Choice can be a wonderful thing, even if the details of some choices can be troublesomely obscure. One need only look at Ultrafine Online's "Extreme 400" film in 35mm format to get a good example of this.
A private label film of uncertain origins, Ultrafine Extreme 400 is a film option available in 35mm format in both long and short rolls for a very reasonable price. I was generously bequeathed a small number of these 12 shot rolls by my buddy and fellow camera buff Mark who features his collection at The Gas House, and have really come to like this film.
Questions linger, most notably "who makes this film?" One might presume it is Ilford Private label film, which may make sense. As I seem to recall, a known Ilford product marketed as "Kentmere" has similar dot-matrix style film edge markings. Still, I've tried Kentmere 100 before and found it didn't have quite the contrast that I've noticed in the Ultrafine product.
Below is a test roll, shot on the Darth Vader camera, the Konica Aiborg, showing this film in action in various lighting.
In bright light, highlights can be hard to tame on the Ultrafine Extreme 400. However, in this case, the result is a very nice glow to this swan at Hagerstown City Park.
For a subject obscured in shade, with bright backdrop, the Ultrafine film did a good job of retaining shadow detail while not excessively blowing out the background.
Some subjects won't have quite the isolation that is often desired, but some of this came from using a film with a slow lens. The building in the backdrop is only somewhat muted on the Aiborg.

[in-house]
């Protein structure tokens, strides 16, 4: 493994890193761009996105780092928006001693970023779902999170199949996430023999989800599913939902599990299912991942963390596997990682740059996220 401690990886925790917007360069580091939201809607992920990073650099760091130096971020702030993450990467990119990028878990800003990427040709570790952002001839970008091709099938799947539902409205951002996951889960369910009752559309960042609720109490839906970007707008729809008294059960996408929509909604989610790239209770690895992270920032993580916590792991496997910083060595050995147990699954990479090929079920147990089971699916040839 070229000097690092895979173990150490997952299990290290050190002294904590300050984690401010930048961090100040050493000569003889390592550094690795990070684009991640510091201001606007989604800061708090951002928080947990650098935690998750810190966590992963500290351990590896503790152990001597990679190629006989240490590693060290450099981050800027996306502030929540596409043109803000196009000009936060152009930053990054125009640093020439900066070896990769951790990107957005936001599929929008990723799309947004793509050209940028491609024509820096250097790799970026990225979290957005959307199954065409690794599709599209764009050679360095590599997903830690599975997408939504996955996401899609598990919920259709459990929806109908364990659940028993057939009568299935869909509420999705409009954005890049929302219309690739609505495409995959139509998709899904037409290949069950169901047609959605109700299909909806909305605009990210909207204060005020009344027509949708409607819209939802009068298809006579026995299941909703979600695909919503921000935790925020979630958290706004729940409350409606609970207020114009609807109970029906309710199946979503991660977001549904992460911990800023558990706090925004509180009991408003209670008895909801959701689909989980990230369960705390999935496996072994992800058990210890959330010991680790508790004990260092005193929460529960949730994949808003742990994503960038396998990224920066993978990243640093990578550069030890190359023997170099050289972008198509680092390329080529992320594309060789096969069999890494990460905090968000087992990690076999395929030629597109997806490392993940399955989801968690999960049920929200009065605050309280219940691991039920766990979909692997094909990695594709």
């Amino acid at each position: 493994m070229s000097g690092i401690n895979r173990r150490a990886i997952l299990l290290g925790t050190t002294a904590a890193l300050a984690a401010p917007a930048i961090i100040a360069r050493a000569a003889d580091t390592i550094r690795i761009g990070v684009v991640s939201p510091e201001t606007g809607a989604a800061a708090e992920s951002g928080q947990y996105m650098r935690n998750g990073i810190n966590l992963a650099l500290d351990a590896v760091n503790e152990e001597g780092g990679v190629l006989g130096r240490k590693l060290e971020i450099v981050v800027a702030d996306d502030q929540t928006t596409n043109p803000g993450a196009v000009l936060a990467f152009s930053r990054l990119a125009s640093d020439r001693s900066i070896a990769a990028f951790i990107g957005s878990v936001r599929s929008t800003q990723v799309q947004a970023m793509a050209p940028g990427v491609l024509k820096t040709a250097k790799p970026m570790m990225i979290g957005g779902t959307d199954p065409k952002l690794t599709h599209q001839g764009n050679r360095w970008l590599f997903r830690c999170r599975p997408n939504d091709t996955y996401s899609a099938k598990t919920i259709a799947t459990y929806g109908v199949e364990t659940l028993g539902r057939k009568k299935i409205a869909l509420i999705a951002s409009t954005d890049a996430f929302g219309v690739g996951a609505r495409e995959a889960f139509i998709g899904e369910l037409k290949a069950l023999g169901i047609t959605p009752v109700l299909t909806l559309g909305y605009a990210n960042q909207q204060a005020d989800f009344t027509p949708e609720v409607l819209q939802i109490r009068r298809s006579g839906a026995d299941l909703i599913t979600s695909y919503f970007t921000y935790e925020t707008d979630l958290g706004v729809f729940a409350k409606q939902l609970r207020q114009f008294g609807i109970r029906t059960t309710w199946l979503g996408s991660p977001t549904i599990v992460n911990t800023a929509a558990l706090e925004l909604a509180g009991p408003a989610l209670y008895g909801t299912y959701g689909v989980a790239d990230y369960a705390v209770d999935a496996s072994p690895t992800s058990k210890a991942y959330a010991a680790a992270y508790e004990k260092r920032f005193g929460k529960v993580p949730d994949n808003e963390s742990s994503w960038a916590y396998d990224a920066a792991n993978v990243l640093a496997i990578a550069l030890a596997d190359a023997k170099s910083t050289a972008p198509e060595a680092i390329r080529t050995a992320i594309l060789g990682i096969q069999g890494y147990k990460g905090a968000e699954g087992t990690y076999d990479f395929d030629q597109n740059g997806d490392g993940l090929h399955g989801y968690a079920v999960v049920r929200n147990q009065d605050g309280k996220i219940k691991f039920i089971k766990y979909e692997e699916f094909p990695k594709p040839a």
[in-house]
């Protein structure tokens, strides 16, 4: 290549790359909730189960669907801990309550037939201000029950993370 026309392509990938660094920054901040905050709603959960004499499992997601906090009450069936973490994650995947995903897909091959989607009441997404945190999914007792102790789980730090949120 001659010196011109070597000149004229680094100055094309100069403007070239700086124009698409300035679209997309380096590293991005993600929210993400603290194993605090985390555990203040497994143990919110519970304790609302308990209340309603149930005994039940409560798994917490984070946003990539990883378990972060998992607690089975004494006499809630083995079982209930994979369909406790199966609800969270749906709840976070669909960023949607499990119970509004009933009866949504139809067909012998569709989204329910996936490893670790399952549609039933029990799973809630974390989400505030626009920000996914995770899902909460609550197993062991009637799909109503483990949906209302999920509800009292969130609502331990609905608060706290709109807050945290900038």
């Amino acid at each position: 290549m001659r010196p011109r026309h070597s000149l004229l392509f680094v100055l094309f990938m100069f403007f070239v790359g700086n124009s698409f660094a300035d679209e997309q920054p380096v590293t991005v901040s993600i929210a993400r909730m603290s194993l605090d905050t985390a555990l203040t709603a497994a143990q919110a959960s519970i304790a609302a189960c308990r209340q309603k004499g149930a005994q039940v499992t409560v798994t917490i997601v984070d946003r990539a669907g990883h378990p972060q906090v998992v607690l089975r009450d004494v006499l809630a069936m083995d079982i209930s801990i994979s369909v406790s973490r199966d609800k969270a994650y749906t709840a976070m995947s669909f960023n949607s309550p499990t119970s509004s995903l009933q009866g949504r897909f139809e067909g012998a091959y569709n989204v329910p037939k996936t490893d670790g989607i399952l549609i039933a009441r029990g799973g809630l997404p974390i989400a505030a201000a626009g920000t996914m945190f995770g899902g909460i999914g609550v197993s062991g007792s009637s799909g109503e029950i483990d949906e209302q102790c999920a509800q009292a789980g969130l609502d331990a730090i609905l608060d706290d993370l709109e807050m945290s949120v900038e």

I was actually quite surprised that this shot came out as well as it did. A heavily shadowed pool with bright streams of light made for a very contrast laden scene, but the Ultrafine film creates an almost ethereal scene rich in both deep tones and glimmering highlights.
More evenly sunlit scenes tended to render a bit flat at times. There are no real black tones noted in this shot, only deep shades of grey.
Another challenging scene with bright and dark areas doesn't render as nicely, largely because, unlike the pool scene above, I didn't set the Aiborg to overexpose by 1.5 stops.
Cloud rendering is pretty nice with this film, though I'm not quite certain how the light spot originated on this exposure. The railroad tracks tend to get a bit too obscured and tree details are lost in this image.
Back to bright sun and water, the Aiborg seems to have found a very suitable film for use in decent lighting.
Correct focus on the fiddly Aiborg can be a challenge, particularly as I try not to irritate the ornery goose.
Sometimes, contrast could be a bit excessive. Still, the sharp rendering of the details in this scene on this film gives me an interesting amount of appreciation for the maligned Aiborg.
For landscapes in varied lighting, Ultrafine Extreme 400 can be a good choice. At its nicely discounted price, it's a nice option for casual shooting.
Closing this set in the same way in which it started - swans.
Overall, I'm particularly pleased with the Ultrafine 400 film. It makes an affordable choice for casual shooting on slower cameras where 100 speed film may be a more risky option. The availability of 12 shot rolls, while only slightly cheaper than full length rolls, makes a great test roll length when trying out new cameras in a quicker manner.
One word of warning is that the 120 film under the same label appears to not be the same product, and has been reported to be prone to quality control and grain clumping issues. It would appear the supplier of the medium format film marketed under the same moniker is not the same as that for the 35mm film.